So, as a youngster I thought it best that I try it out. Being the eldest I would be called upon at some point in the future to show the others how to do it. After one of my parent’s parties I, being an early riser even then, carefully gathered all the old dog ends I could find and created the beginnings of my pyre. With my parents and any overstay guests still sleeping off the excesses of the night I launched into my first (and soon to be only smoking frenzy). I was adept at lighting the cigarettes and puffed on them quite contentedly and so grown-uply. Realising that I could not emulate the hypnotic smoke rings without inhaling as well as puffing, I lit up another. I put the tip to my mouth and inhaled deeply, drawing in the dying dregs of nicotine before it hit me; that awful nausea. I was so violently sick that day that I have never even been tempted to try another cigarette to this day.
At 15 I was distraught when my best friend did an exchange to Spain over the summer and came back hooked on the mild ciggies as she told me. I was convinced she would not live to see out all our plans we had made. It was other circumstances that changed our plans; her running off to marry and have children thankfully she is still here today and sadly still trying to quit. I had come back from my summer exchange incredibly fit, radiant with sun kissed colour but with a broken heart having fallen passionately in love with the slightly older, tanned, sporty brother of my exchange friend.
Without being hypocritical I do have an issue learning that Middle Son has been caught at school smoking. A few years ago I discovered that he was smoking while out with friends. In a town as small as ours where we know nearly everyone, he will need to be a lot smarter than he currently is to keep many secrets from us. We discussed it at the time and he assured me in his nicotine smelling breath that, it was his friends that were smoking and he was just there cos they were his friends.
A year or so later I did really believe that the novelty and defiance had worn off and he had given up. However even a mother can be hoodwinked especially when she wants to be. He had begun cleaning his teeth vigorously and discovered lynx deodorant which he used liberally.
Warning bells then rang when a few weeks before the end of last term the school called me to tell me there had been an incident at school, a near fight was averted with the timely arrival of the teacher. Middle Son was about to turn on the boys tormenting him. He was removed from the group and the boys were reprimanded. They had been after his bag to get hold of the tobacco they believed to be in there. He assured his head of year he no longer smoked and the boys were mistaken.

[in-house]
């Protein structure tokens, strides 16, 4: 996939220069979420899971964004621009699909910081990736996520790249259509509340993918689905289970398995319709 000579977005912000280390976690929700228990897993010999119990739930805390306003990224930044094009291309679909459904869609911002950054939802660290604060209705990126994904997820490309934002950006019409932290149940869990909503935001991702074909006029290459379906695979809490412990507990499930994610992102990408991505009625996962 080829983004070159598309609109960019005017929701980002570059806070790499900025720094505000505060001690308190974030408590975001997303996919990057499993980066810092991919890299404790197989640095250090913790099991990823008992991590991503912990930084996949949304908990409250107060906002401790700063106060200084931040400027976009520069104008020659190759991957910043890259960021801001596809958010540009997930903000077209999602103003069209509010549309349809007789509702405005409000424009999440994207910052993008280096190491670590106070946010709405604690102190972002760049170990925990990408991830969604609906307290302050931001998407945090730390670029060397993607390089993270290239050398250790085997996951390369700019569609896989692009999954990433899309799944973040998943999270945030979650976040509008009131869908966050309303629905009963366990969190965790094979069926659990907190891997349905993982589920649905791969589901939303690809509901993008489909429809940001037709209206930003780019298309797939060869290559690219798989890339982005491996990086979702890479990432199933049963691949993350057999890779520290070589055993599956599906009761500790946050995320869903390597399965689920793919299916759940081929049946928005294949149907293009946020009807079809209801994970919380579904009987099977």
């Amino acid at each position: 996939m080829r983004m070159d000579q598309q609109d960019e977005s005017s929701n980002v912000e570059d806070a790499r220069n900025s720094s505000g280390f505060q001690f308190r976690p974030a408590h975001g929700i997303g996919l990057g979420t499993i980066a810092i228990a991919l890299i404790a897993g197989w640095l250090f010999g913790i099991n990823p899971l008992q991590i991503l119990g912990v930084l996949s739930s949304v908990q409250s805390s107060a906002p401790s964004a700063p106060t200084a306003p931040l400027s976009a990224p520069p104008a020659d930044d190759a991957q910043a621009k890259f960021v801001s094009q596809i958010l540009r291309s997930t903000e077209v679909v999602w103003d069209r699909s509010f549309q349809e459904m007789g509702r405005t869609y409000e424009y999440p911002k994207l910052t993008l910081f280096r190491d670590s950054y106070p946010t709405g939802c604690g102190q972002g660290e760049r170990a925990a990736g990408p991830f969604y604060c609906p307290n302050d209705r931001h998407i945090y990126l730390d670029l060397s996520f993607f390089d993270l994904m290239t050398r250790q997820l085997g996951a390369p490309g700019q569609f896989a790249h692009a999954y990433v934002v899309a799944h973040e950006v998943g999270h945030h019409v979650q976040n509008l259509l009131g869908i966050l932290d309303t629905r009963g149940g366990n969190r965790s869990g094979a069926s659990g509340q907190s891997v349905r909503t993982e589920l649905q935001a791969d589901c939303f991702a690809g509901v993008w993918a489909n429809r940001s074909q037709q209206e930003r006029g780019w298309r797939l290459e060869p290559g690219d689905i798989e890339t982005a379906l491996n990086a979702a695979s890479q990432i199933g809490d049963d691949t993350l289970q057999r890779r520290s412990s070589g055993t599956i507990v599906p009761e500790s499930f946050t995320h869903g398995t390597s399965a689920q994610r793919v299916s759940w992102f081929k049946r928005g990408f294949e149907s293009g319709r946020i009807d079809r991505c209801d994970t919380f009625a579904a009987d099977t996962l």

They had only been back a week and he was seen rolling papers on his way to school, which when confronted he emphatically denied the smoking and told Sexy Sporty Dad they were for the friend he walks to school with as she smokes and her parents are ok with that.
I now learn that he was taken out of school one day last week and spent the day with his tutor, other teachers having to set him extra work to do as he followed her from lesson to lesson. The head of year will be calling me to inform me he was caught smoking on the school grounds. I dare say this same head of year, who has invested a lot of time in Middle Son will be more upset by his not telling the truth before Christmas than this latest misdemeanour .
How thin is the ice I am about to tread. He is a teenager and I am afraid to say, it is in his nature to try these things. I suspect there is nothing I can do to actually stop him, as he will do it behind our backs. What I intend to punish is the fact that he lied to his head of year, to his father and to the boys who were punished for bullying him.
He is grounded for a fortnight.
It has all turned out ok because he has decided to take up running and he disappeared having borrowed Sexy Sporty Dad’s running shoes to go for a run all by himself. A battle of cunning I suspect. What he forgets is his parents may be aged and forgetful now but it was not that long ago we were teenagers and we helped write the book on rebelism. We called him when we realised that the poor boy must have fallen in a ditch or been kidnapped by aliens he was running for so long. We also called his friend’s father. He returned needing a desperate wee in the downstairs bathroom that I now realise has acquired a spare toothbrush. Sexy Sporty Dad delayed him long enough to receive a nicotine enhanced tang each time Middle Son spoke.
I hope the festive season brought all you desired wrapped in love, health and happiness. My biggest complaint; that it was not long enough, and I feel propelled into the New Year having not stopped for breath.
Before Christmas my boys had a wonderful week of pyjama days, not emerging till late morning and thanks to CBBC entertained almost all day long. By evening, emotions, ennui and exhaustion were taking its toll on their weary bodies as bickering, banal banter and boorish behaviour broke out.